What is response-ability? What are the best relational ethics in the complex and intra-active medical encounter? We know of course that the structures and imperatives of the health-care ”system” actively intervene to regulate the encounter[g] – there are defined times, places, and technologies; there are acceptable diseases and unacceptable bugs; there are ‘good’ and ‘bad’ behaviours – these rules and protocols reflect a way of doctoring that is created outside the experiences and intentions of the participants in the encounter. So to ask the doctor to change how they bring themselves to an encounter with the ‘patient’ patient is requiring a change of practice that will not be supported or reinforced by the standardized, managed medical workplace. Can practicing doctors create a moment that can pivot the encounter, shifting the rigidities, allowing the other her or his active presence? Emptiness is a transitory embodied opening (among the crowd of beings) that allows movement through [7].

As Donna Haraway has famously said: “Life is a window of vulnerability. It seems a mistake to close it.” (Haraway, 1991:224).

Works Cited

Buber, M. (1937(2004)). I and Thou.: Charles Scribner’s Sons. Reprint Continuum International Publishing Group.

Burggraeve, R. (1999). Violence and the Vulnerable Face of the Other: The Vision of Emmanuel Levinas on Moral Evil and Our Responsibility. Journal of Social Philosophy, 30(1), 29-45. doi:10.1111/0047-2786.t01-1-00003

Esposito, R. (2011). Immunitas: The Protection and Negation of Life: Wiley.

Esposito, R. (2013). Terms of the Political: Community, Immunity, Biopolitics.: Fordham University Press.

Fraser, C. (2014). Heart-fasting, forgetting and using the heart like a mirror :  Applied emptiness in the Zhuangzi. In J. Liu & D. Berger (Eds.), Nothingness in Asian Philosophy. London & New York: Routledge Press.

Garcia, J. (2015). Teaching the Placebo Effect. Academic Psychiatry, 39(1), 122-122. doi:10.1007/s40596-014-0225-5

Geller, S. M., Greenberg, L. S., & Watson, J. C. (2010). Therapist and client perceptions of therapeutic presence: The development of a measure,. Psychotherapy Research, 20(5), 599-610. doi:10.1080/10503307.2010.495957

Haraway, D. J. (1991). Simians, Cyborgs and Women: The reinvention of nature. New York: Routledge.

Kroll, P. W. (2015). A Student’s Dictionary of Classical and Medieval Chinese. Leiden & Boston: Brill.

Mol, A. (2008). The Logics of Care: Health and the problem of patient choice. London & New York: Routledge.

 

Suzanne Cochrane, who teaches at Western Sydney University, has had a 30-year career of study and practice of Chinese medicine. She is interested in the practice of Chinese medicine and the transmission of skills– how do we (and how do we learn to) work well with other people’s vitality? Doing an acupuncture related doctorate has led her to speak outside the discipline of Chinese medicine. She has used qigong disciplines as a means to work with her own qi and connect with the wider matrix of interior/exterior intra-actions.

Notes

[a] There is also extensive literature that shows the patient as an actor in determining the effectiveness of the encounter based on their regard for the practitioner, the color of their medicine, the length of time they have waited, the reports they have heard from other patients, the presence and absence of a white coat, and so on. “Many factors help trigger the placebo effect. The ones supported most frequently by empirical evidence include (1) positive expectancy on the part of the patient, (2) positive belief on the part of the health care professional, and (3) quality of patient-physician relationship or therapeutic alliance” (Garcia, 2015).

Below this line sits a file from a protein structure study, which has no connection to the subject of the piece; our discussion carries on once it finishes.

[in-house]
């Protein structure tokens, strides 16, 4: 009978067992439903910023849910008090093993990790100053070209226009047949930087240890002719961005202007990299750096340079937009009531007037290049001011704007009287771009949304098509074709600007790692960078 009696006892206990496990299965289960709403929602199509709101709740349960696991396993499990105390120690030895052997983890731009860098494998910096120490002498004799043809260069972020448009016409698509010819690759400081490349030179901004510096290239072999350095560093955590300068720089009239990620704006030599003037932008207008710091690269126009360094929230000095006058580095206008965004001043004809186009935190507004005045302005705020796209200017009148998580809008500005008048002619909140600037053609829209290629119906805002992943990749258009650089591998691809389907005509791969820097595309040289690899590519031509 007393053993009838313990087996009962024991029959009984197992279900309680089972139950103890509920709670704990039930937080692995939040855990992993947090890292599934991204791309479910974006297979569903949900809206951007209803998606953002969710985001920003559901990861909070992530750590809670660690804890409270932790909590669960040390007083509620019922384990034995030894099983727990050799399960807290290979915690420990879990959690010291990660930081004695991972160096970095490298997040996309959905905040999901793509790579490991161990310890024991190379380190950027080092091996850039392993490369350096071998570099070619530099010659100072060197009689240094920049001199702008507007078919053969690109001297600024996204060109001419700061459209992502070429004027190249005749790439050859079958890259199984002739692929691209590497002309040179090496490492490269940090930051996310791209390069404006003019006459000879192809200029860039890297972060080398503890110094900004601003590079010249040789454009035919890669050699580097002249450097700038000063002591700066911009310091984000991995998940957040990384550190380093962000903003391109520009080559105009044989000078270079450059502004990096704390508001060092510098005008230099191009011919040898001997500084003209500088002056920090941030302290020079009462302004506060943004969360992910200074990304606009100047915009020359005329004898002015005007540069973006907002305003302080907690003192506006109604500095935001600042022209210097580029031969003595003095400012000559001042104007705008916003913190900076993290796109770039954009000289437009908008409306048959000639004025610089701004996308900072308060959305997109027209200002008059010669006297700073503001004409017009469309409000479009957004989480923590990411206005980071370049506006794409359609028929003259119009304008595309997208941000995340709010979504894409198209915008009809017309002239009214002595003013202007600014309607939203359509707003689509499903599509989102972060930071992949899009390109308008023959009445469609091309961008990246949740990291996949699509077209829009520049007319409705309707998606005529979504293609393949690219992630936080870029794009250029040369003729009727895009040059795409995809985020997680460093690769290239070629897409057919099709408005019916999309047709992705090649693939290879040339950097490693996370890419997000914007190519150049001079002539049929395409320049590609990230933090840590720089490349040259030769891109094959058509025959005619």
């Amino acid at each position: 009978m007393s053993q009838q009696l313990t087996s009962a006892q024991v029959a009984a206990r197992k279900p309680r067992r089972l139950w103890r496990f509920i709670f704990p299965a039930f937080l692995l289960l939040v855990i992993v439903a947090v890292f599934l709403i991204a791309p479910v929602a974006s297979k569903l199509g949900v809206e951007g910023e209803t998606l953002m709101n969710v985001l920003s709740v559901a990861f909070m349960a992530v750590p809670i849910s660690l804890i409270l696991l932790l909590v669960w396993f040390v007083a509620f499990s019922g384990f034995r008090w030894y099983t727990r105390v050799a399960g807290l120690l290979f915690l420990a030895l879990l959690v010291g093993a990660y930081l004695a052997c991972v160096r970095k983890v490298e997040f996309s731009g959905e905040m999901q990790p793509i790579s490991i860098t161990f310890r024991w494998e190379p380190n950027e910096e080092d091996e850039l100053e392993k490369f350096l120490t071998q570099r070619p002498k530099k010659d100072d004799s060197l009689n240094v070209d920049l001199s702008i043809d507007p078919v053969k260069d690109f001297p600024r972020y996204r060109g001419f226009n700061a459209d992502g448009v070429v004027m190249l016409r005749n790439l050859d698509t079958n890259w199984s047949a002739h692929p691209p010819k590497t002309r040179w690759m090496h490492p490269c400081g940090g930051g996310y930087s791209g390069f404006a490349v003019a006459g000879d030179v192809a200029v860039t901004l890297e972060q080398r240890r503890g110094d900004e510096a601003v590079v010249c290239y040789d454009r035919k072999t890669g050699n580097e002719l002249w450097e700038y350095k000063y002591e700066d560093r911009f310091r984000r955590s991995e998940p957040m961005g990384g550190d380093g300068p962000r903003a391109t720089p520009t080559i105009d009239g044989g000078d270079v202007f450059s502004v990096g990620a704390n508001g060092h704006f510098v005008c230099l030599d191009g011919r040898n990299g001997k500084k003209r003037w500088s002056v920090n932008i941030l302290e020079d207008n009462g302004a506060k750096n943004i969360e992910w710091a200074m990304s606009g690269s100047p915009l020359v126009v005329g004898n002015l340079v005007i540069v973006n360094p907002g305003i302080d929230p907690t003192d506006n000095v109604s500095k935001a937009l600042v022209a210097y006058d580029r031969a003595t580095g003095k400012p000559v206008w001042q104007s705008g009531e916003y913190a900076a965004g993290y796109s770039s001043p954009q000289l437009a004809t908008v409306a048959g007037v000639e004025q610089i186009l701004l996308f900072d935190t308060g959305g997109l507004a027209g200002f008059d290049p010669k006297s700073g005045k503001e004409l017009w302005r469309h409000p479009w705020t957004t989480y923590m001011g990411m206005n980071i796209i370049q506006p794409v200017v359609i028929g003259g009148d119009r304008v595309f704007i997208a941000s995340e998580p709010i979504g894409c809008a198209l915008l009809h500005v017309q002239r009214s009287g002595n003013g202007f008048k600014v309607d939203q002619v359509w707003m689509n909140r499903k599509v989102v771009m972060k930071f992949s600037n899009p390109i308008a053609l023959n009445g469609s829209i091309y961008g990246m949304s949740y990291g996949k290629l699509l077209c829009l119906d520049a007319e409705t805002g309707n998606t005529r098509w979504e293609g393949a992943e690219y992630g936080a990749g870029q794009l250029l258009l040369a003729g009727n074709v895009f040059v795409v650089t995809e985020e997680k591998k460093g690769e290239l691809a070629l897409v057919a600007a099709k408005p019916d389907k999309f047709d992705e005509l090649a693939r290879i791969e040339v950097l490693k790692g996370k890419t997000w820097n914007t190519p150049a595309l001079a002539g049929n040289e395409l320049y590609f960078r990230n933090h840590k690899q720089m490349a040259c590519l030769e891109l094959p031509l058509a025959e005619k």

[b] “The social origins of suffering and distress … even if fleetingly recognised, are set aside, while effort is expended in controlling disease and averting death through biomedical manipulations.” Margaret Lock

[c] Such barriers might be both immune and autoimmune, because the barriers we erect deny the importance of the communal nature of ourselves – there is no ‘auto-I’ without others of all shapes & sizes & forms.  We are intra-actively in common. “Esposito argues that community is a non-entity, a non-being that precedes and cuts every subject wresting an identification from the self and submitting him or her to an irreducible alterity. The communal dimension of life sweeps away individual life—that is, by the lack of identity, individuality and difference”.  Vanessa Lemm in Roberto Esposito: Terms of the Political : Community, Immunity, Biopolitics. Bronx, NY, USA: Fordham University Press, 2012. For Esposito community and immunity (or the inside and the outside) are always in tension and neither fully achievable (or desirable).

[d] kong is also translated as ‘emptiness’ or void, vacant, unoccupied – and is a term that translates Sanskrit ‘sunyata’or ‘sunya’ – “the essential insubstantiality and illusoriness of all phenomenon”.  But Paul Kroll says that in Buddhism the terms can sometimes be used synonymously (Kroll, 2015).

[e] Translated by Liu, 2003.

[f] Guided at least in part by osteopathic (craniosacral) techniques and the Toyohari acupuncture tradition and taught in workshops to acupuncture students and practitioners – some of which are called ‘Opening to the Source’.

[g] To gain access to a window into this system without becoming a patient or a practitioner, Annemarie Mol’s work wonderfully displays what can be the contradictions of care (Mol, 2008).